5. As regards the Board's letter dated 29-8-60, it was an internal communication of the Department addressed to all Collectors. It was not meant for the public. No trade notice or public notice has been brought to our notice which could be cited as having given an assurance or promise of allowing tinned trimmings a duty free clearance under item 28. There was no statutory notification giving any such exemption. The Board's letter could not take the place of a statutory notification and it could not override the statutory tariff. Being an inter-departmental communication, it could be withdrawn at any time and it was in fact withdrawn in 1982. We agree with the Collector that the appellants are not entitled to rely on such a communication against the statutory tariff.
6. We find no force in the legal objection of the appellants that the Collector could not change an established assessment practice. No assessment practice can claim an eternal sanctity. The Collector was the rightful authority under Section 35A of the Central Excises and Salt Act, 1944 for reviewing the orders of his subordinate functionaries. In the same judgment as relied on by the appellants, the Delhi High Court has held as under (vide the head notes) :- The principle of res judicata or estoppel is not applicable to tax matters, thus the view taken by the assessee or appellate, revisional authority or even the High Court in respect of any one assessment period will not be final and conclusive for subsequent assessment period but such earlier decisions should be a cogent factor in the determination of the same point in subsequent assessment period." "Natural justice-Guidelines for revising the earlier decisions by Appellate and revisionary authorities-Sections 35, 35A & 36-The rule of natural justice does not allow the same authority or one subordinate to him to revise his earlier views arbitrarily. If the original decision taken by an assessing authority is wrong, it is open to the higher authorities to revise or review such decision under the Act and to set out the correct position. But, if this has not been done, or if the revisional authority has taken a view in favour of the assessee for an earlier period fresh proceedings cannot be launched against the assessee merely because the Deptt.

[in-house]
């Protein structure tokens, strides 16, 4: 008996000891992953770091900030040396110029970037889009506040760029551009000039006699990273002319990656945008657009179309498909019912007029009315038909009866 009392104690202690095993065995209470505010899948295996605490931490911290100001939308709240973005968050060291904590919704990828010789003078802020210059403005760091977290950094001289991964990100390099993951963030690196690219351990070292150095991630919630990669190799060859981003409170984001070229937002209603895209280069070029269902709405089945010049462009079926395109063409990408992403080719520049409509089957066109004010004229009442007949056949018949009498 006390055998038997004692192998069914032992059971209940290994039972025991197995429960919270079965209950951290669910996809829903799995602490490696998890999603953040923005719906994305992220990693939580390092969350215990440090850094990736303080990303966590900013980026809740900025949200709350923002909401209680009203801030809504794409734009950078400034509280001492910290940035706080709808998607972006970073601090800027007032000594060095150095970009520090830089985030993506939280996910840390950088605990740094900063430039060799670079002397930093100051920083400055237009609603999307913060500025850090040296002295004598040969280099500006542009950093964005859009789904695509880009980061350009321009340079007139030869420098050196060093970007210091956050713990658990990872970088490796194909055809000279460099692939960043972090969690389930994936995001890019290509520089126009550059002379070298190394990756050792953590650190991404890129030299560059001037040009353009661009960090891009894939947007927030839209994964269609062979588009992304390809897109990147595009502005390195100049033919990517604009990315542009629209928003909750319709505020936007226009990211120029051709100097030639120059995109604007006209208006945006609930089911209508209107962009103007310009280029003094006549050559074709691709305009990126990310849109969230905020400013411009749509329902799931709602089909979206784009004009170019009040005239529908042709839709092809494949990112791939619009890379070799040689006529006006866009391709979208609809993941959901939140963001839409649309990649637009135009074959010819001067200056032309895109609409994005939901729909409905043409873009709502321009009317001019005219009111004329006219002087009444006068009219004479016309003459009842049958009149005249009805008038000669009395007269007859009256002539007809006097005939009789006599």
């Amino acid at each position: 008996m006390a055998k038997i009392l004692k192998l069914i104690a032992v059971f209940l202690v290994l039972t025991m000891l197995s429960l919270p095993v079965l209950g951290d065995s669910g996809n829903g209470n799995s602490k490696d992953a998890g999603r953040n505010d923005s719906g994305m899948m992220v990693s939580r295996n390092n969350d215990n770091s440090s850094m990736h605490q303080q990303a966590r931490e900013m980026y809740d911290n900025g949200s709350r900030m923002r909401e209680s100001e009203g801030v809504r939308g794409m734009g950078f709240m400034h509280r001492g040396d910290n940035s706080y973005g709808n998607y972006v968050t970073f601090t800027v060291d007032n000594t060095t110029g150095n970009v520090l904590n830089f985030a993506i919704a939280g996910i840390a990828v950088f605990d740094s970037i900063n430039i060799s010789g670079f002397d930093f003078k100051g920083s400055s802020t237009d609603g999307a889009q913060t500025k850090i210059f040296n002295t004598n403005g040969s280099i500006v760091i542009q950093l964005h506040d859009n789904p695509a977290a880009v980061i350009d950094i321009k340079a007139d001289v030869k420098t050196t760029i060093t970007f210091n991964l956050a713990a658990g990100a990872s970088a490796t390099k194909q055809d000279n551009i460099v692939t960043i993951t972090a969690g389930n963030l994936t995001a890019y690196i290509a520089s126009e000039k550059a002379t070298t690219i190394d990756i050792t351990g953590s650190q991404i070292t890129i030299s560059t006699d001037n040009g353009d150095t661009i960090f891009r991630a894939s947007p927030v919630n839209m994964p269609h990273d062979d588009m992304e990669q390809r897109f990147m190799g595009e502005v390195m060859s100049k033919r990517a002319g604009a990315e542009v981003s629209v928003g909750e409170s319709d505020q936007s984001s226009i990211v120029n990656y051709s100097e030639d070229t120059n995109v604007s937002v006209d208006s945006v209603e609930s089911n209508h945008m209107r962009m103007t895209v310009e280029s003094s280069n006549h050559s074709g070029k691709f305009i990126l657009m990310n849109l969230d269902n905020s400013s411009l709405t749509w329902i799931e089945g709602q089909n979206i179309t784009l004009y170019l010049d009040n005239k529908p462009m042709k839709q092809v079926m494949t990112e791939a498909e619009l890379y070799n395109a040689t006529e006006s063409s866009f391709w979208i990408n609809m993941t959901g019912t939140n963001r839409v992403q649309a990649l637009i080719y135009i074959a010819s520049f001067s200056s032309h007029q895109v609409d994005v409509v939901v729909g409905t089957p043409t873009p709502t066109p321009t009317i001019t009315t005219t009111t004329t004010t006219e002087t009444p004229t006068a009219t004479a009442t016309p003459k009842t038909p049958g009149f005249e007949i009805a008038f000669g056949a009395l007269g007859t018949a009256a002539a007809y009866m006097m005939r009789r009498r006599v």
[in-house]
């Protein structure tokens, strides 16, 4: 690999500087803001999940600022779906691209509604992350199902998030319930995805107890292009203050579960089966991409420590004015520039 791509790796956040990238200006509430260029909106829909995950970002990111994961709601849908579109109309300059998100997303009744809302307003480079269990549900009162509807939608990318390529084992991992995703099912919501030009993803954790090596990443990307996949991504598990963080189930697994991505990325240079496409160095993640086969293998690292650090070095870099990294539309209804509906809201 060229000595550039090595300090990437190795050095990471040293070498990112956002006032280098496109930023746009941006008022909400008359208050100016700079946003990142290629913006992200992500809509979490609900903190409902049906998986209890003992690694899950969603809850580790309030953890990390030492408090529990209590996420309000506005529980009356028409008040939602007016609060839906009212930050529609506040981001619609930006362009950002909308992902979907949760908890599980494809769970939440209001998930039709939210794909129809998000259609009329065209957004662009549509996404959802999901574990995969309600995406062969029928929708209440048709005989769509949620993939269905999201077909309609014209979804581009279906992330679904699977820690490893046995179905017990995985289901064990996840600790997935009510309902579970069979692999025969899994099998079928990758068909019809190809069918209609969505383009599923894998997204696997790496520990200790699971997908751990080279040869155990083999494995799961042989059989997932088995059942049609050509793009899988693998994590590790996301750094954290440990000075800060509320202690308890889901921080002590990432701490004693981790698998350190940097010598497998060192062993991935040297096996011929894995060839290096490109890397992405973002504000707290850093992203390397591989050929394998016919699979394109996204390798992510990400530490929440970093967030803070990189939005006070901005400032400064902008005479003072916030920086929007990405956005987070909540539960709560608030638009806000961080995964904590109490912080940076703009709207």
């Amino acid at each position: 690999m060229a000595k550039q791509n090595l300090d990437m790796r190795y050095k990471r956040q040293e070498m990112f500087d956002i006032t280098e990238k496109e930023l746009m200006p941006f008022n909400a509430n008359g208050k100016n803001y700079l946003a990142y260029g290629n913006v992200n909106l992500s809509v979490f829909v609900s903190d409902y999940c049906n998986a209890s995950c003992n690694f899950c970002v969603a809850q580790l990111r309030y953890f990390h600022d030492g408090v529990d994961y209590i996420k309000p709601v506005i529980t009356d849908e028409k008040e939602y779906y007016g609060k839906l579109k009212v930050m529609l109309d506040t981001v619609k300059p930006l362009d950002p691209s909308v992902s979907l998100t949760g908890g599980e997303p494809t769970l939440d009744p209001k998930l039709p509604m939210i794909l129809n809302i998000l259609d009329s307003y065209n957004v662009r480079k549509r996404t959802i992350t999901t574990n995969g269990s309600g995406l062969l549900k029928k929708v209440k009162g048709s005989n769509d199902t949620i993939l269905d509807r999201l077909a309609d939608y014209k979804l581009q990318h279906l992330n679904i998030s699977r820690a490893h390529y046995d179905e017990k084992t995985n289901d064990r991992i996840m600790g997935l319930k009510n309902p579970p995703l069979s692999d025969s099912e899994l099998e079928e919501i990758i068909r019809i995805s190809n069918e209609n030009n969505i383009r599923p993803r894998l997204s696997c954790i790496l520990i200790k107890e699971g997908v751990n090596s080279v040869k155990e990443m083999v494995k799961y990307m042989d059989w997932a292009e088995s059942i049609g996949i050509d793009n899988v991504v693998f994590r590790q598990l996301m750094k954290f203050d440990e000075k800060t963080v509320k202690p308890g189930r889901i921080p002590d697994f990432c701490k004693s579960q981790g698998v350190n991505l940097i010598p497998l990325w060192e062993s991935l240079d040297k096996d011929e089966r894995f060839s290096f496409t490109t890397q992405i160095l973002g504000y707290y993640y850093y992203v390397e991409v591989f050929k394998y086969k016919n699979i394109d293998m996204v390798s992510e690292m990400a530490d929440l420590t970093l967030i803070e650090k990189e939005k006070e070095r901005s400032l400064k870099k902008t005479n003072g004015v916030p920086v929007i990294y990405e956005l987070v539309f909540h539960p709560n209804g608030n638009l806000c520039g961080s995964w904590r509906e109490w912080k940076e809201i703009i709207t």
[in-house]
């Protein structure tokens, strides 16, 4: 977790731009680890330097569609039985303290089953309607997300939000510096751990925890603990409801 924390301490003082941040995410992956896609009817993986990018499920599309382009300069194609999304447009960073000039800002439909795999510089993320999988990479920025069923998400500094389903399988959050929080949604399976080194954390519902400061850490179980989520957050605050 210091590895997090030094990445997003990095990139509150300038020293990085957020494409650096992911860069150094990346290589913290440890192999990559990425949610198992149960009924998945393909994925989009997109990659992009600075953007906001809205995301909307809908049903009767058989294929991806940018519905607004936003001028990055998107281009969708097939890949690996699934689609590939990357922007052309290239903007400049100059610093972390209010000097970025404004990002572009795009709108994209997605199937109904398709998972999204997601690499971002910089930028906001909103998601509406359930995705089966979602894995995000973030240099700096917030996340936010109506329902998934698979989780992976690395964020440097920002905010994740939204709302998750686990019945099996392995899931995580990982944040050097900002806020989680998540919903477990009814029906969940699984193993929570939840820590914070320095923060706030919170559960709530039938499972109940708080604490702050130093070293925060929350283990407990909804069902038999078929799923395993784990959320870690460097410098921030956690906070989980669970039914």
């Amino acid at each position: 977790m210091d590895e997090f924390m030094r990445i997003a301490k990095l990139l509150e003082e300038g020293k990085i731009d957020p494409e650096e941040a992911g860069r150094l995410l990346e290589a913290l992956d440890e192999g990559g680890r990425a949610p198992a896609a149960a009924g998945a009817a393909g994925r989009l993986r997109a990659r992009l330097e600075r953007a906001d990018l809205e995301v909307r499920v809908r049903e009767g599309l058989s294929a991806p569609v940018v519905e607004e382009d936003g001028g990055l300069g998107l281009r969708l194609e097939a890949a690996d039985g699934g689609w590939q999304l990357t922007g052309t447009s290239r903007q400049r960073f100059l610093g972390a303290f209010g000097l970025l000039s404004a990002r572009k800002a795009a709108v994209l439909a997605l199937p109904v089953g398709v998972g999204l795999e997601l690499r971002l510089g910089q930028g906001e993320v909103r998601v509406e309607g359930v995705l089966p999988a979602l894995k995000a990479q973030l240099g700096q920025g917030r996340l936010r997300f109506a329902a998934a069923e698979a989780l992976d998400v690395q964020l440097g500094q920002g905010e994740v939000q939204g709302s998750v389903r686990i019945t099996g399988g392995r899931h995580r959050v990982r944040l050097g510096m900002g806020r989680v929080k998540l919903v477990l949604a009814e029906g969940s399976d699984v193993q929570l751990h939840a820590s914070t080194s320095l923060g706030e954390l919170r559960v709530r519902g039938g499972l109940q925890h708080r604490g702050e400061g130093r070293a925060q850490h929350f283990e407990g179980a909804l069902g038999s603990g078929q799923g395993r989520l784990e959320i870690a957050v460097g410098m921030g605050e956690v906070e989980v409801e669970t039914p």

later thinks that the previous decision was untenable or a fresh decision should be obtained. In such cases, the Deptt. would still have the remedy of enunciating its views in another cases where its hands are not so tied, and eventually the High Court or the Supreme Court approves its views that would enable the Deptt. to apply those views even in cases where a different view was taken earlier. This will neither prejudice the interests of the Department nor the assessee but would be a harmonious reconciliation between the two well established positions." The Collector substantially complied with the above guidelines. He initiated review proceedings for a different period (1-4-79 to 31-3-80). No authority of equal or higher status had earlier passed an order for that period in respect of the appellants. He issued a show cause notice and heard the appellants and then passed the impugned order giving cogent reasons, namely, that the goods were specifically mentioned in item 28, that there was no notification fully exempting the goods and that the Board's letter was not statutorily binding and it could not over-ride the tariff. We can hardly find fault with his reasoning.
7. As regards the controversy regarding the amount of the demand, we agree with the Department's representative that in view of the later Delhi High Court judgment (1981 E.L.T. 642), mere non-indication of the amount could not invalidate the show cause notice. Further, in this case, the show cause notice clearly mentioned the three material factors-the period of the demand (1-4-79 to 31-3-80), the quantity of the goods involved (96.32 M.T.) and the rate of duty applicable (as under item 28 of the tariff). With this information specified, calculation of the demand amount was just a matter of simple arithmatical calculation. As such, the appellants can hardly claim with fairness that they were left in uncertainty in regard to the size of their liability. As regards increase in the amount of the demand through a corrigendum, when the calculation mistake involved in the earlier amount was explained to the appellants, they did not seriously press for this objection.
8. Accordingly, we hold that the subject edge-cuttings or trimmings of tinned sheets were correctly assessed by the Collector under the specific tariff item No. 28. We, therefore, reject this appeal.
However, we direct that set off of duty paid on uncoated steel sheets in terms of exemption notification No. 48/70-CE, dated 1-3-70, unless already granted to the appellants in some form or the other, should be given to them.